Depictions of human puppetry in horror can be quite literal, such as the brutal tugging at torn tendons to mimic marionette strings orchestrated by Freddy Krueger to the hapless arms and legs of Phillip in A Nightmare on Elm Street 3: Dream Warriors. Among horror stories there’s similarly graphic depictions, such as in Richard Kadrey’s Brave Boys Like You where intruders are torn and flayed into new flesh suits for a creepy old man (“You live your life and grow old and when the time is right, you’re reborn in new flesh”) or fashioned into sentinel puppet-dolls.
Storing the soul within an object is an old folkloric motif, and in There is No Place for Sorrow in the Kingdom of Cold Seanan McGuire redeploys this trope as a strategy for managing feelings: “I have called you into being to be a vessel for my sadness, for there is no place for sorrow in the Kingdom of the Cold. Do you accept this burden, little girl, so newly made?” It’s an interesting shift from the assumption that puppets, dolls, and mannequins lack the spark of human emotion. The story also has the intriguing exploration of a Pinocchio-like protagonist who was a fashioned being, part of a legacy of the cold craft. And she takes her vengeance against an abuser.
Puppets, dolls, and mannequins help to also explore the line between what constitutes human identity—what is the thing needful for a truly human soul or at least a human being? If a person can do terrible things and the doll or puppet merely occupy nearby space with an unchanging expression, then how is the person any better than the unfeeling inanimate companion? However, in the mechanics of choice, we see horror creators exploring complications of both mental illness and supernatural metaphysics, as well as the line between autonomy and determinism. Besides the rendering of the schizophrenia of Anthony Hopkins’s ventriloquist in the film Magic, the world of comics has also taken on the disturbing subject though via supernaturalism; the Tales from the Crypt horror comic of the 1950s in issue 12 in the “Witch’s Cauldron” section presented how a ventriloquist can be literally a divided self: the protagonist Charles is persecuted by his evil twin, which has manifested as a head at the end of his arm. The ventriloquist disguises the horror that is his parasitic brother Morty by virtue of makeup and the show of seeming ventriloquism. The ventriloquist “dummy” that flirts with women in the audience eventually ends up killing them, making literal mincemeat of their flesh, and eventually its own host. This comic haunted me as a boy when I read it in a collected volume of EC horror comics. “I’m stronger than you,” I remember the deformed head taunting the ventriloquist, driven to despair by living with the alien in all its tenacious horror. Only death frees poor Charles from Morty.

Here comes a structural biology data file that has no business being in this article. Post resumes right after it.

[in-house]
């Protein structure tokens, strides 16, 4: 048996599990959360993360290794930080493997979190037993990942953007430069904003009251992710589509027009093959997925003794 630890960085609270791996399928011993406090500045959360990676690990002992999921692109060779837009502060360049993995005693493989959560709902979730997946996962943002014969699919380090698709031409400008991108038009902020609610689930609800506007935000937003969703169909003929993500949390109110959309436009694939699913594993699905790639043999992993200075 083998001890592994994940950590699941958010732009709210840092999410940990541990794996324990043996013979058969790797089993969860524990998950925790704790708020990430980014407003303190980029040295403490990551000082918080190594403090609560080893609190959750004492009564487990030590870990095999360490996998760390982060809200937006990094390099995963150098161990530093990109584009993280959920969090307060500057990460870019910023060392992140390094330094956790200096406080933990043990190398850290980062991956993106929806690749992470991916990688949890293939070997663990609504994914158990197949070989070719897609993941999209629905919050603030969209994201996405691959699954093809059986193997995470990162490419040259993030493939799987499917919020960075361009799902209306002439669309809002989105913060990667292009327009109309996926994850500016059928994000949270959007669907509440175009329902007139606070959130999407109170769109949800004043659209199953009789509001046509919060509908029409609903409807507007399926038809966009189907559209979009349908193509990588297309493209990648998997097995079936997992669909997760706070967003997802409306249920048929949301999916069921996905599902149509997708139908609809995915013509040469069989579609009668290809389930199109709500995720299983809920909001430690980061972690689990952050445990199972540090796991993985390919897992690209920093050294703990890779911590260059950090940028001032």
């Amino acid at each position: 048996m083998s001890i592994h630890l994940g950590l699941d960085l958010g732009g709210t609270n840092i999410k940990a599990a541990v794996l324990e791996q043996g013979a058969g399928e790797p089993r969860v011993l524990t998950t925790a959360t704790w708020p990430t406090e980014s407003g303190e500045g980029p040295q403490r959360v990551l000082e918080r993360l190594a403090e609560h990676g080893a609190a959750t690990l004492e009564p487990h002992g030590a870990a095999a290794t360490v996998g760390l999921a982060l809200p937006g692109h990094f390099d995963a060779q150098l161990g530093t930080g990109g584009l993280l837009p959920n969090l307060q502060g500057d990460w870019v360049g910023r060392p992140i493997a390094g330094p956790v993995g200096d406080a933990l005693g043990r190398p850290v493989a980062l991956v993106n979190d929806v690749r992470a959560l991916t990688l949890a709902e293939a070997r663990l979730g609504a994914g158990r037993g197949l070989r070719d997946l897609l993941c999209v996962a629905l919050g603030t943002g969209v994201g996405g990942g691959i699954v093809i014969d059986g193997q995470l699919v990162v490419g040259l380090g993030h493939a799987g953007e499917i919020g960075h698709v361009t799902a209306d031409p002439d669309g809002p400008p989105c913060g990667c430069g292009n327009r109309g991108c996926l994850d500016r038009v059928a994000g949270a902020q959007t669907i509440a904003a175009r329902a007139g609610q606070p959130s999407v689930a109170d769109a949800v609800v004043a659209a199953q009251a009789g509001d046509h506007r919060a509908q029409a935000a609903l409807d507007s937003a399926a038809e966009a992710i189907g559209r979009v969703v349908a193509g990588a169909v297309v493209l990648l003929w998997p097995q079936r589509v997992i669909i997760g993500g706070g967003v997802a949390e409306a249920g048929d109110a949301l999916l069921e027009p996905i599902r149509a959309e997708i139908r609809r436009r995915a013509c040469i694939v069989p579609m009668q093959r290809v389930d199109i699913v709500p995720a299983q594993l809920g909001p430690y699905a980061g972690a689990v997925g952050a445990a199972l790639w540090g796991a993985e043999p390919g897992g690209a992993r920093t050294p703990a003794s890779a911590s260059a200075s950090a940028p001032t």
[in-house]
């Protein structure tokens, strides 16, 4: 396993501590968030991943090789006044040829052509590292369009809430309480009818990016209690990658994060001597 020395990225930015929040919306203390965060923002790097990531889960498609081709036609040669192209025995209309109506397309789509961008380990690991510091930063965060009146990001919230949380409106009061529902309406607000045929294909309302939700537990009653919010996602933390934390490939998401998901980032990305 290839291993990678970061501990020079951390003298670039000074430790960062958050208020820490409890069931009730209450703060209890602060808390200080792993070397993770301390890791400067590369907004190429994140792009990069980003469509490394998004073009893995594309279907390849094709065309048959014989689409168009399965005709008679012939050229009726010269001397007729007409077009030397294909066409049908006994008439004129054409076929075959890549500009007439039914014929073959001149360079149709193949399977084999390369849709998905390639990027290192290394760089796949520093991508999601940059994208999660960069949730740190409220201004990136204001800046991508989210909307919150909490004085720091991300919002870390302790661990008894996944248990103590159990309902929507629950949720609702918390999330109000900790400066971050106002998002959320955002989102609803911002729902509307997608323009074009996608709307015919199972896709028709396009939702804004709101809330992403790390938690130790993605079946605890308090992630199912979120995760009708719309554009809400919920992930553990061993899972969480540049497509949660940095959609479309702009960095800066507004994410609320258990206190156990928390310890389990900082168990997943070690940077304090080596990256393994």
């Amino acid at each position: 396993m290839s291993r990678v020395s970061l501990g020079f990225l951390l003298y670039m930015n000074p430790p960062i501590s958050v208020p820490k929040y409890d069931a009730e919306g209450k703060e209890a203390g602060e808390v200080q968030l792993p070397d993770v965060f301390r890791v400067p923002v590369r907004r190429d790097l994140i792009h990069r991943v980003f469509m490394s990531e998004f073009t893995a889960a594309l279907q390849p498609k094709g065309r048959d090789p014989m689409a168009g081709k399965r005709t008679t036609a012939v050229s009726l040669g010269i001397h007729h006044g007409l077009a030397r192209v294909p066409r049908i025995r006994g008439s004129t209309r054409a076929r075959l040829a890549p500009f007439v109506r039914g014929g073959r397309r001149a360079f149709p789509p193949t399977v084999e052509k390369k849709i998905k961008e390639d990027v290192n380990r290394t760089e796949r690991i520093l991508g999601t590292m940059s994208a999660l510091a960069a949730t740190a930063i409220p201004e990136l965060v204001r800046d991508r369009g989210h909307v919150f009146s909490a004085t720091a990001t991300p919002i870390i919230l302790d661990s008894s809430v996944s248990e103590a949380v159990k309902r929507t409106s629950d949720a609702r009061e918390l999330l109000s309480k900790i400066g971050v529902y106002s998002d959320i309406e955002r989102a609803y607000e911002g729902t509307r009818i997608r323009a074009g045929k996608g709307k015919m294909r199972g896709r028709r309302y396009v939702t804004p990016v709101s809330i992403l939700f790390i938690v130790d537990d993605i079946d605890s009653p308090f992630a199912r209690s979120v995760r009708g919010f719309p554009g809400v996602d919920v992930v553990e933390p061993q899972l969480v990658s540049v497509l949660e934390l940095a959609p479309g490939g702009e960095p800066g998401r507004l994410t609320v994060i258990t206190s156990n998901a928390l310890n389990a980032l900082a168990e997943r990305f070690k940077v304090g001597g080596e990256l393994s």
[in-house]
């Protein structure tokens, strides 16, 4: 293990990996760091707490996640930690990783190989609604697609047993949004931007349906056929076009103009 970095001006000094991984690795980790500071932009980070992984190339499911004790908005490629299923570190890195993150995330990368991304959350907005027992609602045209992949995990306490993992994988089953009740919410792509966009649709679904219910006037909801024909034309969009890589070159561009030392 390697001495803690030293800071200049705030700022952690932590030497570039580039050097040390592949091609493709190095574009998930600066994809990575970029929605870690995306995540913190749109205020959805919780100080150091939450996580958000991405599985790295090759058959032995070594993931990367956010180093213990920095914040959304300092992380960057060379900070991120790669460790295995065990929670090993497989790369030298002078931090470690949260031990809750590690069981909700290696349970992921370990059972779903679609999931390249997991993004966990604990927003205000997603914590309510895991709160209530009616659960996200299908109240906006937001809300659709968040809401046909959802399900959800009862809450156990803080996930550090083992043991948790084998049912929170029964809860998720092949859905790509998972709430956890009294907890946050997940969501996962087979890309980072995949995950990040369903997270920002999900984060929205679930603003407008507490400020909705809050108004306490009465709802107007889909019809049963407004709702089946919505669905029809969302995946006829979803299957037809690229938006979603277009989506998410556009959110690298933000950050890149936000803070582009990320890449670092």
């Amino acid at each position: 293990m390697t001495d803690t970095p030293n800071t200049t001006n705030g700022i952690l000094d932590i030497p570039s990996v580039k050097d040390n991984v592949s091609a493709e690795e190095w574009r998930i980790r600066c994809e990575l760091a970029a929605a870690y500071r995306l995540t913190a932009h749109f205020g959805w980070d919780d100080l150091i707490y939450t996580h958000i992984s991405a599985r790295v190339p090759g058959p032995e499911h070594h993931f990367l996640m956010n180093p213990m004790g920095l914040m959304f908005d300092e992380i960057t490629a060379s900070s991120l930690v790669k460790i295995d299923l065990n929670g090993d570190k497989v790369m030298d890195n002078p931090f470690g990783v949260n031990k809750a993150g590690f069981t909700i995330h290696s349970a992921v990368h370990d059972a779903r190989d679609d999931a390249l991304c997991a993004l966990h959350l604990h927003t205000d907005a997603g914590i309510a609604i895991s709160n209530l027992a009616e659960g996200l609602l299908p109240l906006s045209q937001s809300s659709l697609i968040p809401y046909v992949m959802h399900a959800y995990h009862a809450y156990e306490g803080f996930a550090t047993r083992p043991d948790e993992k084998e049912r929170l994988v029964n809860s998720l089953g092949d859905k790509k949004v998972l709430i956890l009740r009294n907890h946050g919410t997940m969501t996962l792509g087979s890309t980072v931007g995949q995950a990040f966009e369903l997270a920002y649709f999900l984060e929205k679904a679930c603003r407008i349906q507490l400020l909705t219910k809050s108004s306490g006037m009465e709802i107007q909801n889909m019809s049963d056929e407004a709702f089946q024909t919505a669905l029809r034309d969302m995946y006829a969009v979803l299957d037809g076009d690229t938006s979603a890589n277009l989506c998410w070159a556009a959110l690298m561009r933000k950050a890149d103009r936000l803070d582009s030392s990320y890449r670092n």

In Jon Pagett’s “20 Simple Steps to Ventriloquism” an alien intelligence also is a primary feature of the revelation of ventriloquism. The reader eventually recognizes that the second person narration is an inhuman intelligence that mocks humanity as ignorant flesh that can only hope to become yet more explicit vessels for the hostile alien intelligences that control the cosmos and inflict pain as a natural law:
Understand: the throbbing red pulp within and around you is nothing but the barest trifle of the blackness of those horrible cords and pulleys and levers and stitches that hold the universe together—you and your dummy and all those hapless, ignorant animal-dummies out there. [. . .] Now speak in the language of the Ultimate Ventriloquist—that high pitched, hideous glossolalia worming its way up through those exposed, dead lungs and those exposed, dead vocal cords. [. . .] Yes, we Greater Ventriloquists speak with the voice of nature making itself suffer. Nothing could be more normal than that.
It’s a depressing and miserable vision of universal consciousness, but it’s one that resonates with the veil of tears that much of humanity will come to recognize as all too familiar before the stage of life darkens to oblivion.
Surely not all puppets and dolls are demons. I looked forward to the journey to Make-Believe’s lively puppets in Mr. Rogers Neighborhood, and many episodes of the Muppets were not frightful at all, though I sometimes feared Mrs. Piggy might tear Kermit apart in her volatile rage, or that Gonzo might plunge his proboscis into some unwitting victim and deplete them of vital juices. Regardless of the horror, some puppets and dolls are examples of incredible artistry, and the subtlety of their movements achieved only by a lifetime of practice by dedicated puppeteers. Perhaps in that very compelling craft of human mimicry we perceive not only another life, but simultaneously discern an equally meaningful or unmeaningful life. Perhaps puppeteers wonder by what motions they too are moved while their puppets gaze at them with fixed grins and eyes that would not blink at the intelligence that stars explode, worlds burn, or people cry with faces puckering and crumpling while tendons pull and tug in a bundle of inscrutable nerves within.
About the Author
Jason Marc Harris teaches creative writing, folklore, and literature, and is the Creative Writing Coordinator at Texas A&M University in College Station, TX. He graduated with a Ph.D. in English Literature from the University of Washington, and an MFA in fiction from Bowling Green State University, where he served as Fiction Editor of Mid-American Review. Creative work in journals such as Apex and Abyss, Arroyo Literary Review, Bull, Cheap Pop, Marvels and Tales, Masque and Spectacle, Midwestern Gothic, Psychopomp Magazine, The Saturday Evening Post, and Writing Texas. His novella Master of Rods and Strings (Vernacular Books) was released in print and Kindle July 6, 2021 and is included in the Horror Writers Association Bram Stoker Award® Reading List.
Jason reads the opening pages of Master of Rods and Strings here.
And an interview about his novella can be found here.